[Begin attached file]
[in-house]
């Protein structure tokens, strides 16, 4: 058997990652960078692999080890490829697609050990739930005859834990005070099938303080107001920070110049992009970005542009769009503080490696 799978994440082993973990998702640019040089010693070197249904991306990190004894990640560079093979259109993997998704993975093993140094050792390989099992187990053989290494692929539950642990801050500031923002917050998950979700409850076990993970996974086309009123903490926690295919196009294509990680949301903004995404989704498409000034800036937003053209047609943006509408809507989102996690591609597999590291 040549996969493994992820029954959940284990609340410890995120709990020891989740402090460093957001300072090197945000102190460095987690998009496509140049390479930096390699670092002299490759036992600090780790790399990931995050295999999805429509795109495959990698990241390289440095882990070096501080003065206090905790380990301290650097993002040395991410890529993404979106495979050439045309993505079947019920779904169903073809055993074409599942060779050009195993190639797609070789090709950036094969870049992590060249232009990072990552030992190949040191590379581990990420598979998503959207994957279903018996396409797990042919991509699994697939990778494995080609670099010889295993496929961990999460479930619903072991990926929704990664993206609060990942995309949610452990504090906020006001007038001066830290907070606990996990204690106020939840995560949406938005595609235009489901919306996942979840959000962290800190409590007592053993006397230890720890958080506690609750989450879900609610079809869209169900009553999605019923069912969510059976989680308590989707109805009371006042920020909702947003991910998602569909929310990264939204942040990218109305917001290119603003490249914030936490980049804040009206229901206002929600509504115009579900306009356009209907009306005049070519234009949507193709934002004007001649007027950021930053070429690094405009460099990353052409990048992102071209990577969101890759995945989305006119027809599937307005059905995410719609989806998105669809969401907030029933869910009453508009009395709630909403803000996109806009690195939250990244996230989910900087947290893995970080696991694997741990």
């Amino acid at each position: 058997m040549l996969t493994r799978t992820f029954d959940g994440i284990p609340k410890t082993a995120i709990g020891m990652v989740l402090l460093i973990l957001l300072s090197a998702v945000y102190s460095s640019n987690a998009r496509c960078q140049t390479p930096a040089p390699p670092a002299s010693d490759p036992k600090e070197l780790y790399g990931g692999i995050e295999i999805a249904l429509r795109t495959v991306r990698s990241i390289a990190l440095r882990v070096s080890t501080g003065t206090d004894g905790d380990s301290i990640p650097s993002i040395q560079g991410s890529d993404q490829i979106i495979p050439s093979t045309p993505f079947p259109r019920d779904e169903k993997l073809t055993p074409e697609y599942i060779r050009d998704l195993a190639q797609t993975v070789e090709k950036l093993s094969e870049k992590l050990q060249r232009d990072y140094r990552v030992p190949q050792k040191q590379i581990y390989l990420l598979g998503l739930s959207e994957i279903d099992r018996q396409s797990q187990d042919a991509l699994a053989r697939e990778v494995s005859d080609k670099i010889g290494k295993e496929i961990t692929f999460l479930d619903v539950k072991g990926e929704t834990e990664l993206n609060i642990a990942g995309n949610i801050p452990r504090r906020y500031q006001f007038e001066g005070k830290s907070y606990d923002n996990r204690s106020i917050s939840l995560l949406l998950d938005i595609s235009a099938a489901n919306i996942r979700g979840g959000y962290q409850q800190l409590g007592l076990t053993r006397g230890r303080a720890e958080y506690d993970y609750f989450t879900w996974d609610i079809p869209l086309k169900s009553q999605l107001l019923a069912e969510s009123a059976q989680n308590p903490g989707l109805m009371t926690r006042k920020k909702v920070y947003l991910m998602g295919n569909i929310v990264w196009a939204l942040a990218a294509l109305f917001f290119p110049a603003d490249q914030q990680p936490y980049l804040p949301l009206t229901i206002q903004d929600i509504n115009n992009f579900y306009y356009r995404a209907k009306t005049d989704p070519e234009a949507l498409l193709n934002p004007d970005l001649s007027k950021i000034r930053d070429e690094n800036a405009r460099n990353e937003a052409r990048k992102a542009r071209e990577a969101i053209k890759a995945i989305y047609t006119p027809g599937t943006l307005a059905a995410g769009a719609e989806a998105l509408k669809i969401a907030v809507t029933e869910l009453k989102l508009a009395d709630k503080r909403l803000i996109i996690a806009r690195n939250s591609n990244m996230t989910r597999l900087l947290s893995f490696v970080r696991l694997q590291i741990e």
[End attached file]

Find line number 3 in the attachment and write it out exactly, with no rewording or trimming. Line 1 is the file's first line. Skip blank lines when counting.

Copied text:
């Amino acid at each position: 058997m040549l996969t493994r799978t992820f029954d959940g994440i284990p609340k410890t082993a995120i709990g020891m990652v989740l402090l460093i973990l957001l300072s090197a998702v945000y102190s460095s640019n987690a998009r496509c960078q140049t390479p930096a040089p390699p670092a002299s010693d490759p036992k600090e070197l780790y790399g990931g692999i995050e295999i999805a249904l429509r795109t495959v991306r990698s990241i390289a990190l440095r882990v070096s080890t501080g003065t206090d004894g905790d380990s301290i990640p650097s993002i040395q560079g991410s890529d993404q490829i979106i495979p050439s093979t045309p993505f079947p259109r019920d779904e169903k993997l073809t055993p074409e697609y599942i060779r050009d998704l195993a190639q797609t993975v070789e090709k950036l093993s094969e870049k992590l050990q060249r232009d990072y140094r990552v030992p190949q050792k040191q590379i581990y390989l990420l598979g998503l739930s959207e994957i279903d099992r018996q396409s797990q187990d042919a991509l699994a053989r697939e990778v494995s005859d080609k670099i010889g290494k295993e496929i961990t692929f999460l479930d619903v539950k072991g990926e929704t834990e990664l993206n609060i642990a990942g995309n949610i801050p452990r504090r906020y500031q006001f007038e001066g005070k830290s907070y606990d923002n996990r204690s106020i917050s939840l995560l949406l998950d938005i595609s235009a099938a489901n919306i996942r979700g979840g959000y962290q409850q800190l409590g007592l076990t053993r006397g230890r303080a720890e958080y506690d993970y609750f989450t879900w996974d609610i079809p869209l086309k169900s009553q999605l107001l019923a069912e969510s009123a059976q989680n308590p903490g989707l109805m009371t926690r006042k920020k909702v920070y947003l991910m998602g295919n569909i929310v990264w196009a939204l942040a990218a294509l109305f917001f290119p110049a603003d490249q914030q990680p936490y980049l804040p949301l009206t229901i206002q903004d929600i509504n115009n992009f579900y306009y356009r995404a209907k009306t005049d989704p070519e234009a949507l498409l193709n934002p004007d970005l001649s007027k950021i000034r930053d070429e690094n800036a405009r460099n990353e937003a052409r990048k992102a542009r071209e990577a969101i053209k890759a995945i989305y047609t006119p027809g599937t943006l307005a059905a995410g769009a719609e989806a998105l509408k669809i969401a907030v809507t029933e869910l009453k989102l508009a009395d709630k503080r909403l803000i996109i996690a806009r690195n939250s591609n990244m996230t989910r597999l900087l947290s893995f490696v970080r696991l694997q590291i741990e």